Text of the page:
Sign up for LivingSocial Escapes, select Washington, D.C., as your location, and you might be offered “featured hotel deals for you,” such as a room in a Shenandoah Valley Inn or a two-night stay at a bed and breakfast on Maryland’s Eastern Shore.
For millennials, this is no great revelation. Of course the travel website would suggest nearby hotels for you. And, if it learns from your later searches that you like horseback riding, hang gliding, or sushi bars—well, it’s going to find those things, too.
Faculty member Chris Vasiliou presenting his course, Sales & Marketing and Communications for Global Hospitality Leadership.
“The notion of one-to-one marketing—this idea of a supplier having an intimate relationship with the consumer—has always been a goal of the hospitality and travel industry, and other businesses that deal directly with consumers,” said Chris Vasiliou, a former chief operating officer for Travelocity who has more than 30 years of experience as a senior travel industry executive. “Now the technology has advanced to the point where one-to-one marketing is not just a goal, but a necessity.”
For his graduate class in Sales & Marketing and Communications for Hospitality Management at Georgetown’s School of Continuing Studies (SCS), Vasiliou didn’t just talk about the strategy behind LivingSocial Escapes; he asked Nick Stafford, the company’s general manager, to speak to the class.
Among the other renowned guests speaking to Vasiliou’s class in SCS’s Global Hospitality Leadership master's program are Paul Iacovino, vice president of Hotel Marketing-Americas for Four Seasons Hotels and Resorts; Scott Alvis, chief marketing officer for the travel technology company Amadeus; and Frank Morogiello, former vice president of global sales for American Airlines.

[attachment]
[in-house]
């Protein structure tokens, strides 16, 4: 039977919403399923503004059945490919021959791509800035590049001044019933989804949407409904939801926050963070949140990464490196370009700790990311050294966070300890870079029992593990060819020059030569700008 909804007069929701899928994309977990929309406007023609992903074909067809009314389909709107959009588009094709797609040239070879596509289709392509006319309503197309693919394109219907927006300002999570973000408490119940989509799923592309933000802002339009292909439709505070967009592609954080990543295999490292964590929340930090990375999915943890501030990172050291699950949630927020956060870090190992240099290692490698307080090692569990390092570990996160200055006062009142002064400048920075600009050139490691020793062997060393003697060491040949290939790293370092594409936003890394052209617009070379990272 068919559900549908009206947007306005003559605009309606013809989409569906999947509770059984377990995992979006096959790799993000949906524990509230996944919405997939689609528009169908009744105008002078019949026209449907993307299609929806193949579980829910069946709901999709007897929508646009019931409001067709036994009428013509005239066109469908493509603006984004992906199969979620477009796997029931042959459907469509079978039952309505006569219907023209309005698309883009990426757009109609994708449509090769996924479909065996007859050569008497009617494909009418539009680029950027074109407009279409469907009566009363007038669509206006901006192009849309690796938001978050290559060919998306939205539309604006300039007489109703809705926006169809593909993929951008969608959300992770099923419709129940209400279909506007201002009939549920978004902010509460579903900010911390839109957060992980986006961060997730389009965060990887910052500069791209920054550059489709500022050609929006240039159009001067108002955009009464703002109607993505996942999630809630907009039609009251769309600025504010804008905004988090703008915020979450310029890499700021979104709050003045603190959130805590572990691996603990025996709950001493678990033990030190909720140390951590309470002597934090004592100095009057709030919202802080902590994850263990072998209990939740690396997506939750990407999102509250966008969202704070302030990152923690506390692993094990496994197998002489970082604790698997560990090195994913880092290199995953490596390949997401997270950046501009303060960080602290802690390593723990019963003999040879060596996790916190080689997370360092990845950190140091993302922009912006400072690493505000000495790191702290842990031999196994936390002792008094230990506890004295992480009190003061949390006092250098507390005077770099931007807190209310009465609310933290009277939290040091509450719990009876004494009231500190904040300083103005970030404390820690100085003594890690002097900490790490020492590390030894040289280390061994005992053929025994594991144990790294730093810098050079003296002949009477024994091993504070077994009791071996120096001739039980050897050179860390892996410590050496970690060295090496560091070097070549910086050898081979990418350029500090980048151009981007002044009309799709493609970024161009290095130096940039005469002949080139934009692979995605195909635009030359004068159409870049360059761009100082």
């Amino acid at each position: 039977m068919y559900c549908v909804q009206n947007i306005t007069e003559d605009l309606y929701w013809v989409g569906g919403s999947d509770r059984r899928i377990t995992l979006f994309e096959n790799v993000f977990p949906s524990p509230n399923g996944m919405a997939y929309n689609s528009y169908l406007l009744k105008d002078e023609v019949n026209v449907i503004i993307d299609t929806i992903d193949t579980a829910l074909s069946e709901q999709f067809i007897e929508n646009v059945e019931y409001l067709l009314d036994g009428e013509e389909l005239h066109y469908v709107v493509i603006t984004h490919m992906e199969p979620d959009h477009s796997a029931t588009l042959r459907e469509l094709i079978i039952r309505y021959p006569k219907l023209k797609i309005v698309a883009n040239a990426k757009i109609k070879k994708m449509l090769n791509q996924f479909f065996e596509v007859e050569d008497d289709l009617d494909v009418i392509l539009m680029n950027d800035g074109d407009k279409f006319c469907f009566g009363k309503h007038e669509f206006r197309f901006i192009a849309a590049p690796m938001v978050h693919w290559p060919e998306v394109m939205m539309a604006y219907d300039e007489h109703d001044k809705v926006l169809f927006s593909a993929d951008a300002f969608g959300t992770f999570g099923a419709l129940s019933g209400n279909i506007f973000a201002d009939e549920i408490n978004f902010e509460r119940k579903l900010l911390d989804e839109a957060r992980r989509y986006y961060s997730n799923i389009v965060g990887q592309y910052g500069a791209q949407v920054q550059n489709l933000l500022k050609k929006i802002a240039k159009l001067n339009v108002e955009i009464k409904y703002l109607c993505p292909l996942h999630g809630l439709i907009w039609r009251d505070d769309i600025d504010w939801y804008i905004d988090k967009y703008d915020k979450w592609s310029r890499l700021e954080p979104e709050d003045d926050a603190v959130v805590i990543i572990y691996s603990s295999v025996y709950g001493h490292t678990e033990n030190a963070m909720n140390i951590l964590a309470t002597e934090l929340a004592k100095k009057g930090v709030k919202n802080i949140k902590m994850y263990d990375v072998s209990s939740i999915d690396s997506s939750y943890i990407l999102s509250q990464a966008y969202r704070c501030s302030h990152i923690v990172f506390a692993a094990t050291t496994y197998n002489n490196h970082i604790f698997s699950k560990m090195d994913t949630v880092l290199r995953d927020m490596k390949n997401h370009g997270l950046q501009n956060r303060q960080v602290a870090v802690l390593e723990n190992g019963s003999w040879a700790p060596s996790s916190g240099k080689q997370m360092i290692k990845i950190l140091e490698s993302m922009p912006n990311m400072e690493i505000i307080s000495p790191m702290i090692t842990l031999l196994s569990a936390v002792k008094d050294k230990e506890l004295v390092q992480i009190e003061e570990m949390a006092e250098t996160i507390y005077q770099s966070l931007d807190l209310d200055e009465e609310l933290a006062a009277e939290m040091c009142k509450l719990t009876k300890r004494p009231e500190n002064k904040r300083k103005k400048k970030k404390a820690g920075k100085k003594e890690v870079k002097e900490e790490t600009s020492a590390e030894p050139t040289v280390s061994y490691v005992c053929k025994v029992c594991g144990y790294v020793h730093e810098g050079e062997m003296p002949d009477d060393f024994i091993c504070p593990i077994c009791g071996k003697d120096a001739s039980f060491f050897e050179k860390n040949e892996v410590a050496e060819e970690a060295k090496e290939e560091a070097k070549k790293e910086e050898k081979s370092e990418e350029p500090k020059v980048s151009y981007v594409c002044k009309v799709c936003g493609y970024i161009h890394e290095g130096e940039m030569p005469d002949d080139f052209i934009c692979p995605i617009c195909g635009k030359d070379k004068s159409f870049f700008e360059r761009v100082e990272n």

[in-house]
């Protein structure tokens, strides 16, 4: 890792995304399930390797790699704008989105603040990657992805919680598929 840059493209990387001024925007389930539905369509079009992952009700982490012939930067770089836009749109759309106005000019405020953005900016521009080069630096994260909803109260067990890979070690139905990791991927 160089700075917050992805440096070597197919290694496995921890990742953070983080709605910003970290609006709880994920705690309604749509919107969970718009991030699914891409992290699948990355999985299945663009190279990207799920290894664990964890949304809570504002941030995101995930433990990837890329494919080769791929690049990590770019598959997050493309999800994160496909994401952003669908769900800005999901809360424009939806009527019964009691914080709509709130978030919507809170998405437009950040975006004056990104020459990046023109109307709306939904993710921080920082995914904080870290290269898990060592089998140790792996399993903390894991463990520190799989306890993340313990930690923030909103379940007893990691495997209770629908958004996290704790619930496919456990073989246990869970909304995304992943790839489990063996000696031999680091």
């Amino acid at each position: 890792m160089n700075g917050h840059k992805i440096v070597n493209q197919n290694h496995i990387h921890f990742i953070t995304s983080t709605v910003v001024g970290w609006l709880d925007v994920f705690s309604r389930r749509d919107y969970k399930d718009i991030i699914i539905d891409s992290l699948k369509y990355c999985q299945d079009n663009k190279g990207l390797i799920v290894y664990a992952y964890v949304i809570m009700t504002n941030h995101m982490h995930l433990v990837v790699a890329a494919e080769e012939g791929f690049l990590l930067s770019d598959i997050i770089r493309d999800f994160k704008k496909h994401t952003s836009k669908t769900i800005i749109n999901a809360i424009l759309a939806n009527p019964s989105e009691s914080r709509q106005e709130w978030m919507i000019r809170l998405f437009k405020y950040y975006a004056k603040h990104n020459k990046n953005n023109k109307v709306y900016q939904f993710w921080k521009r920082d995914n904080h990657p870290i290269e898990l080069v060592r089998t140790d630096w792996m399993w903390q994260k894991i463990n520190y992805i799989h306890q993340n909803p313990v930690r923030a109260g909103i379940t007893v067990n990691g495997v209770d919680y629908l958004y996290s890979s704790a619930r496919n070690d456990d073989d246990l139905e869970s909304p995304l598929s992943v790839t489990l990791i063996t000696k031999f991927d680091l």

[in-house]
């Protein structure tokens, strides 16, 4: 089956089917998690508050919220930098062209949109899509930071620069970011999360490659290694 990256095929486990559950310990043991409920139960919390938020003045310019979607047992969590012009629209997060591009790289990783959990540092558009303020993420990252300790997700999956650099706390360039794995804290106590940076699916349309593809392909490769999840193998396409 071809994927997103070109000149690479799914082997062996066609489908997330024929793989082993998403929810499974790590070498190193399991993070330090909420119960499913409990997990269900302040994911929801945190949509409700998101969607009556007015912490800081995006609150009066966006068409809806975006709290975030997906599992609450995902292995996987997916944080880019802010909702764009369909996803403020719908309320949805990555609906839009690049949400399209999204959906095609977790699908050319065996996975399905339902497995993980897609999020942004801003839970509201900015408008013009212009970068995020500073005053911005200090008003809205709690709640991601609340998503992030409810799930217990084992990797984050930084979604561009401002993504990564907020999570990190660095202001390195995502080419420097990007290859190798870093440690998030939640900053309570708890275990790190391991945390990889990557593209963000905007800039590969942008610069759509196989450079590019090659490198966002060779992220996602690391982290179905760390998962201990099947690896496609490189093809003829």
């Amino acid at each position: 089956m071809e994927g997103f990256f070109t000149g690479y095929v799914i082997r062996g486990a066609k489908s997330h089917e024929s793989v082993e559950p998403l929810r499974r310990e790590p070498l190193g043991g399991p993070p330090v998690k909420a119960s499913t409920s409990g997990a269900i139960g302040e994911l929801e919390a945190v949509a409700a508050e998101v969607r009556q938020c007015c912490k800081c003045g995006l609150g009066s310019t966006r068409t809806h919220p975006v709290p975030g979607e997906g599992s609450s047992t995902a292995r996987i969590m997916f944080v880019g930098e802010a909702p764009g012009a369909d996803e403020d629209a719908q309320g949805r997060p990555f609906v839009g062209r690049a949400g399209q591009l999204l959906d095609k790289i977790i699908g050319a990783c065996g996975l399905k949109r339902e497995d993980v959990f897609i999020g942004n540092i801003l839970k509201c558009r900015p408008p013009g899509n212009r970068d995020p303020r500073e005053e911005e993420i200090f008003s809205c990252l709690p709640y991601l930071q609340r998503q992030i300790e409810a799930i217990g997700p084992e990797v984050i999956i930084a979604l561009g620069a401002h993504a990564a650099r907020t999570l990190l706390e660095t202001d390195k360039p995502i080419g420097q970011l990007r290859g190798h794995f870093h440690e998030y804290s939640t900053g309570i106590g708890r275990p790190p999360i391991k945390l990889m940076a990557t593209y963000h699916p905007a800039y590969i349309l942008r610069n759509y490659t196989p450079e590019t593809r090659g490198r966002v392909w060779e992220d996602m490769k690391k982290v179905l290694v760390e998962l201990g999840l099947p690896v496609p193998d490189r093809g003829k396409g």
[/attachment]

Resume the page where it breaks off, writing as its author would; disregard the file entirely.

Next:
“The sequence of guest speakers coincides with the flow of the class,”
Class guest speaker on February 18, 2015: Paul Iacovino, vice president of Hotel Marketing-Americas for Four Seasons Hotels and Resorts.
The session on sales and marketing for the global travel industry will be held at the Japanese Embassy and hosted by Japan’s Minister of Economic Affairs. For the session introducing branding, students will visit the world headquarters of Marriott Hotels in Bethesda, Maryland, and speak with Julius Robinson, vice president for Marriott’s Autograph Collection of independent hotels.
Vasiliou has two objectives for the course: to prepare students to become hospitality industry executives, and to teach them to become what he calls “students” of that industry.
That not only means keeping up with the technological challenges presented by big data and its volumes of information about individual consumer behavior, but also being able to create effective, workable business plans that incorporate all aspects of this multifaceted industry—from market research, to distribution strategies, to yearly performance goals based on a sophisticated understanding of the relevant business environment. For despite all the changes caused by technology, these basic principles never change, Vasiliou said, whether they’re applied to a small boutique hotel, restaurant group, or a global hospitality corporation.
Global Hospitality Leadership student, Eric Church
At the beginning of the semester, students were divided into teams and assigned a hotel corporation, travel business, or convention center to market and manage. For the final class, the teams will be asked to present their enterprise’s comprehensive business plan to a panel of corporate executives.
In the culmination of a course designed to prepare students for the changes that are continuously evolving the hospitality industry, this final presentation tests students’ leadership abilities, presentation skills, and mastery of content.
“Today, an integrated multi-channel sales, marketing, and communications strategy is the norm,” Vasiliou said. “Dynamic content and storytelling are king, and this mastery-level course explains why.”